Financial guru Ellie Kay has been a long-time mentor of mine—so, I was SUPER excited when she asked me to be a guest on her new podcast, The Money Millhouse (thus the name of this post!). Ellie and her podcast partner, Bethany, invited me to their virtual kitchen to chat about money. I had so much fun connecting with them!
Not only do I love that Ellie Kay is a hardworking entrepreneur who turned her passion into a business—but I’m amazed that she did all of this while raising five children, being a fabulous grandmother, publishing dozens of books, becoming the top expert on financial literacy, excelling as a motivational speaker, and working with the most amazing millennial ever, Bethany Bayless! Plus, she manages it all with grace, making her such a mentor to me as well as a genuine leader in the military spouse community.
I hope that you will take a minute to download our show. I will share a couple of quick highlights, but you really need to give the full episode a listen when you get a chance.
The Business Pre-Nup
During my meeting with Ellie and Bethany, they asked me if it was ever a good idea to go into business with a friend. I loved this question because I’m a big fan of collaboration and I’ve had two businesses with friends. So, I could definitely answer from my own experience!
For me, working with a friend requires a kind of “prenuptial agreement,” the opening of two separate businesses rather than one together such that you file taxes on your own rather than jointly. Creating two partnered businesses rather than establishing a single organization costs slightly more but, in my opinion, is totally worth it. After all, this practice may ease tension for your loved ones while ensuring that both parties have equal skin in the game.
Ellie added that the business prenup also allows both parties to feel like they’re true entrepreneurs. After all, starting a business is a lot of work, so why not enjoy feeling like the one in charge?
The Benefits of Healthy Friendships
We also talked about the benefits of healthy friendships—emphasizing the word “healthy”! Healthy friendships are linked to so many positive things, such as better marriages, improved physical health, and even more fulfilling lives.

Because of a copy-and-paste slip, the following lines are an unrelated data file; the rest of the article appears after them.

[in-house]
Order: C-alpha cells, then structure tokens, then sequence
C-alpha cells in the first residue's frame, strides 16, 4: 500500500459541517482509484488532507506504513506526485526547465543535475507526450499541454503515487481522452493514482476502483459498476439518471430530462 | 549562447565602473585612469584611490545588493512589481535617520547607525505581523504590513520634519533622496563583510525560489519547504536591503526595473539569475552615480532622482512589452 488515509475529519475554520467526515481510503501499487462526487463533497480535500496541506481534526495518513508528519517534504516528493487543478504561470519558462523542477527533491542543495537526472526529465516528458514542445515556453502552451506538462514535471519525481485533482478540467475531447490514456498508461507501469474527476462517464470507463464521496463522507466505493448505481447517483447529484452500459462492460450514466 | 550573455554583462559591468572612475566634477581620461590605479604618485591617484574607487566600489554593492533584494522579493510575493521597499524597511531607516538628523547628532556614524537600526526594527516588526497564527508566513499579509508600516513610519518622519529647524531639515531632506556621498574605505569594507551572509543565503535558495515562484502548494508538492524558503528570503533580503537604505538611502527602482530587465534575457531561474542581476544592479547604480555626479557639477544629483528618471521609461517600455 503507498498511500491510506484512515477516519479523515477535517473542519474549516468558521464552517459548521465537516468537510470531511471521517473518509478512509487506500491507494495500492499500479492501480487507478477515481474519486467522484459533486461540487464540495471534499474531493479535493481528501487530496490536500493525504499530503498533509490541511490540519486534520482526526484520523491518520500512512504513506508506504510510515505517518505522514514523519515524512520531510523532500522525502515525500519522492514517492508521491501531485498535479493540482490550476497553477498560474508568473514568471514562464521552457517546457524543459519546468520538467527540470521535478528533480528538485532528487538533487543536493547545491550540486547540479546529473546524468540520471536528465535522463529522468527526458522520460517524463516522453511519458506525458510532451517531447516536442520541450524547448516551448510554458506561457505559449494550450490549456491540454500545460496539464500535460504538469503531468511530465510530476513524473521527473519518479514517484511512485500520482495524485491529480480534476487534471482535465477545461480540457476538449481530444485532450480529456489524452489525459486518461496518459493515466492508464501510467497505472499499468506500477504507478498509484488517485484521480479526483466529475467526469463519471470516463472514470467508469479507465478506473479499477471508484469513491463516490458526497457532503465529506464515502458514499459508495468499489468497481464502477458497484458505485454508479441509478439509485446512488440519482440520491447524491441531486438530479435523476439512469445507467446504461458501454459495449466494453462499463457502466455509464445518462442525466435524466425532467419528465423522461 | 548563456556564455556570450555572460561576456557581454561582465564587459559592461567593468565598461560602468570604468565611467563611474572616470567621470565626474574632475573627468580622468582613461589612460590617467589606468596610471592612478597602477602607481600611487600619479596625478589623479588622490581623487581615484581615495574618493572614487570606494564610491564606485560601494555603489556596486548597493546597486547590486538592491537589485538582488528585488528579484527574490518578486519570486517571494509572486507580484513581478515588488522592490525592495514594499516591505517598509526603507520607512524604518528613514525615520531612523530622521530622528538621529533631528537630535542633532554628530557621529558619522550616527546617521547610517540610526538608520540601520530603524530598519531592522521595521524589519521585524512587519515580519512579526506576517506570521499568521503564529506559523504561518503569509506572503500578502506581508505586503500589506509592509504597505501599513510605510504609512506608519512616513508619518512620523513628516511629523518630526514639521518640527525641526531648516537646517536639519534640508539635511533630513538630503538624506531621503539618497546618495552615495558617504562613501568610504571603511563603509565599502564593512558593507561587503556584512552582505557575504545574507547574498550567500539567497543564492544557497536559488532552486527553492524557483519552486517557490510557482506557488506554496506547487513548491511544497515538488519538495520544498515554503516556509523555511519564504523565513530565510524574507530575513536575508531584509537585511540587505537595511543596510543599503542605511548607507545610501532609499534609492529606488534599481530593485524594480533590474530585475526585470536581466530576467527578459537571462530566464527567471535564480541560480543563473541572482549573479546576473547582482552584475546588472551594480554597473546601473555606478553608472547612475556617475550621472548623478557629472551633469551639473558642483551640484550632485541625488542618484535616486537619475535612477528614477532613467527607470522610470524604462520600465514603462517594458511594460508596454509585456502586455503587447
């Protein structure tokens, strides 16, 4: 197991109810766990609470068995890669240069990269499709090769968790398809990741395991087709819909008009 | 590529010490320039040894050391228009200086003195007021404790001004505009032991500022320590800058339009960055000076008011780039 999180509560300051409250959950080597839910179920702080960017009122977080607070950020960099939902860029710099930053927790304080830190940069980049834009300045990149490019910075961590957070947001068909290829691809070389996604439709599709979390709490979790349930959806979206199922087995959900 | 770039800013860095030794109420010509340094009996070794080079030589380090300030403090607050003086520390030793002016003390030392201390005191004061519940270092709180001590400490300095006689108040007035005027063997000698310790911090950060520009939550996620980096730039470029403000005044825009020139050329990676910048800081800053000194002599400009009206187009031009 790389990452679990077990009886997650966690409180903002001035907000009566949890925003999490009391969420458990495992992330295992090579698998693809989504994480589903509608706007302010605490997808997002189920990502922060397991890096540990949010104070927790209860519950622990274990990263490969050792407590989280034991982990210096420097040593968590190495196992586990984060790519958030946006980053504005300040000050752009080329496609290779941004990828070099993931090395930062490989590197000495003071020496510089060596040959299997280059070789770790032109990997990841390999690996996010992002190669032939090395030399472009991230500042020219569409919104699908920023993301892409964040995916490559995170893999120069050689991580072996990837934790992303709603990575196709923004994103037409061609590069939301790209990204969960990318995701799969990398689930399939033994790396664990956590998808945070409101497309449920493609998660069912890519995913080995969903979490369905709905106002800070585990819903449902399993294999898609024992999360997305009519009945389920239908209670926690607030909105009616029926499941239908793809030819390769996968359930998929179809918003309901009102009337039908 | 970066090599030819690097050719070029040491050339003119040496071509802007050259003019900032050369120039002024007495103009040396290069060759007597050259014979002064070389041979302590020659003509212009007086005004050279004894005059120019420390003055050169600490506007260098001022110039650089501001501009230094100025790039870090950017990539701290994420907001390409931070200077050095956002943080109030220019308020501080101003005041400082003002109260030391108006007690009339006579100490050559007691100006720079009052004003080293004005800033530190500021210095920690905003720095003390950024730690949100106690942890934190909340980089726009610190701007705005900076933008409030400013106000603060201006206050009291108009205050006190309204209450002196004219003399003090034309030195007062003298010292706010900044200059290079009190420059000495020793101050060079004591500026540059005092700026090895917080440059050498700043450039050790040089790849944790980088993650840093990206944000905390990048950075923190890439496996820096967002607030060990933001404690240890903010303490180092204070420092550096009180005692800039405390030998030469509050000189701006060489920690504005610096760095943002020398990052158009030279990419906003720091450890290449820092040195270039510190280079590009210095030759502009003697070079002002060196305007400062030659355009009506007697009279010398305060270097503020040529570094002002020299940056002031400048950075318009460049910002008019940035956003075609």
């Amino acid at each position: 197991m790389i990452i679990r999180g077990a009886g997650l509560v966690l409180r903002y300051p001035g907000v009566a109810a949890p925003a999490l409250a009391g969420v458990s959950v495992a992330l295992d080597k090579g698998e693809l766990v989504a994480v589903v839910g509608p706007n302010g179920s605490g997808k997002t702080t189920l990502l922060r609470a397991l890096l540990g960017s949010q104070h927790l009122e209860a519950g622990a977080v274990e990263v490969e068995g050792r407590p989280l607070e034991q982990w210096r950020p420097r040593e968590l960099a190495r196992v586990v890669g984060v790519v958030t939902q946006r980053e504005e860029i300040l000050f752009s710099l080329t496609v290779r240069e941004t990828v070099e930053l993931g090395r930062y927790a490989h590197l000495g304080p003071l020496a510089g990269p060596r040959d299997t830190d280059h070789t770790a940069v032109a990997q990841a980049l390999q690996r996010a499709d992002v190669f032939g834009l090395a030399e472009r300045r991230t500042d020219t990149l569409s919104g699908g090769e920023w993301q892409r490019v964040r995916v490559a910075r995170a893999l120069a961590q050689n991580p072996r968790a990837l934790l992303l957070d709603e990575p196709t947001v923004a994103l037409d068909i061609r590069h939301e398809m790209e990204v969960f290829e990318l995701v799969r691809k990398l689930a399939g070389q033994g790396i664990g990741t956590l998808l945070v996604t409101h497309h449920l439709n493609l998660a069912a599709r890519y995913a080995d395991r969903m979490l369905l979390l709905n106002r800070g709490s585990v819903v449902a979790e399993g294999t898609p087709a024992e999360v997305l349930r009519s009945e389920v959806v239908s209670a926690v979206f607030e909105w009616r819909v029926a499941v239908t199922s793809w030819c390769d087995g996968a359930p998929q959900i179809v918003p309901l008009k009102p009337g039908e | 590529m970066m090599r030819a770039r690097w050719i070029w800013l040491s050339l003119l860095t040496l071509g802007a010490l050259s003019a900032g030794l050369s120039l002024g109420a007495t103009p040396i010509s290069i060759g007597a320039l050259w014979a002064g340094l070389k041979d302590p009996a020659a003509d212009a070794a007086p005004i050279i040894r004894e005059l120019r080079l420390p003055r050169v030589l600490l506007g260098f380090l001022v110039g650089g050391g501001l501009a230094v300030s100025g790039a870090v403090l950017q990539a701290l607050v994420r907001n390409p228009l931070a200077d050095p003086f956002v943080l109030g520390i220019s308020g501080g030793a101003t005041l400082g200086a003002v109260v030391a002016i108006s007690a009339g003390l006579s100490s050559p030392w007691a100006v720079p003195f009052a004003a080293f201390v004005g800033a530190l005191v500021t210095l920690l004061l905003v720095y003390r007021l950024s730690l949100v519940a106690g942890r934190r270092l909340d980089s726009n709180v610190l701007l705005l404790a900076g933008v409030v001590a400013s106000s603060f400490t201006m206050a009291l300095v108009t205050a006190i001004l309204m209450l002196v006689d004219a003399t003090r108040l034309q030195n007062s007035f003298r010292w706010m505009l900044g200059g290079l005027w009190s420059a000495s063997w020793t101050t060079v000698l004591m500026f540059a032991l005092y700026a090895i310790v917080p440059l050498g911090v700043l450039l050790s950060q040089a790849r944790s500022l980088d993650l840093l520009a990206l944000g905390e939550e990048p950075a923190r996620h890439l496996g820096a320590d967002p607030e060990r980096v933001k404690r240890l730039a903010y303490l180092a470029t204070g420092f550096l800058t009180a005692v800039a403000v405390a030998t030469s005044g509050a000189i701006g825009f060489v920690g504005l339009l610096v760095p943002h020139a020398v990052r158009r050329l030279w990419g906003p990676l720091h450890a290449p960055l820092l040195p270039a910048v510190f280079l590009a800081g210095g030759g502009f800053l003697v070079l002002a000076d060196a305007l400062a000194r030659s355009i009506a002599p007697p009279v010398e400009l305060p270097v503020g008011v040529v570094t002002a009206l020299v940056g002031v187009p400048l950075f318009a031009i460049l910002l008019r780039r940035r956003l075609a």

In the podcast episode, we discuss a longitudinal study that was done at Harvard where a large group of people was followed for almost 80 years. Researchers found a considerable amount of data that linked physical and mental health to positive friendships.
So, no more feeling guilty when you take a girls’ night out!
I hope military spouses who tune into Ellie’s podcast will let go of self-consciousness surrounding “me time” and realize that a date with the girlfriends is good not only for you but your family as well. After all, these important relationships are linked to healthier marriages, improved health, and the lifting of spirits. In short, healthy friendships are good for you and your loved ones.
Letting Go of Toxic Friendships
Healthy friendships are ones that allow you to just be yourself and both give and take (not just get taken from or take!). They may even allow you to experience “flow”—that happy feeling when time just seems to fly by.
Toxic “friendships,” on the other hand, are draining. They may leave you feeling as if you can’t be your authentic self, that you’re walking on egg shells, and even depleted following the end of an encounter. These negative relationships lead to poor health and more conflict in our marriages, so get rid of people who drain your energy without adding anything positive to your life! Sometimes it’s better to spend time alone than with negative people.
In the podcast, the ladies and I offer a few tips for how to gracefully exit these toxic relationships. However, the first step is just identifying that a relationship isn’t serving you and journaling/meditating on what or who you want in your life instead. Once you set an intention, the rest will come naturally—just knowing that healthy friendships lead to a healthy life is key.
The Power of Perseverance
We wrapped up our discussion with a great takeaway: the concept that relationships (in this case, friendships) require perseverance. Maintaining friendships can take a lot of work, like other relationships in our lives, so they require love. This can be both a combination of loving friends while also loving how you spend your time with them. Doing activities that put you in flow and leave you feeling energized will make maintaining friendships more effortless than spending the same time doing activities that just leave you feeling blah.
If you want to improve your friendships, start by taking my free assessment, judging, on a scale of 1-10, how your friendships meet or fail to meet certain characteristics. Then, think about what a perfect 10 in this area of your life would look like.
Just defining what you want in friendships can help you begin taking baby steps toward healthy relationships. Plus, little actions such as setting better boundaries with people that drain you, reaching out to healthy acquaintances, or putting a movie date down in your calendar can lead to positive outcomes.
Think about motivational speaker and entrepreneur Jim Rohn’s quote, “Success is nothing more than a few simple disciplines practiced every day.” A little bit each day truly goes a long way in our relationships!
Listen to the Full Podcast
Ellie and Bethany’s podcast was a lot of fun! I had no idea what they were going to ask, so I was a bit nervous. These awesome ladies, however, made me feel right at home by pouring me a cup of coffee and naturally guiding our chatter toward money and friendship.
To learn more about our group insights, or just to take part in our fun coffee date, check out The Money Millhouse.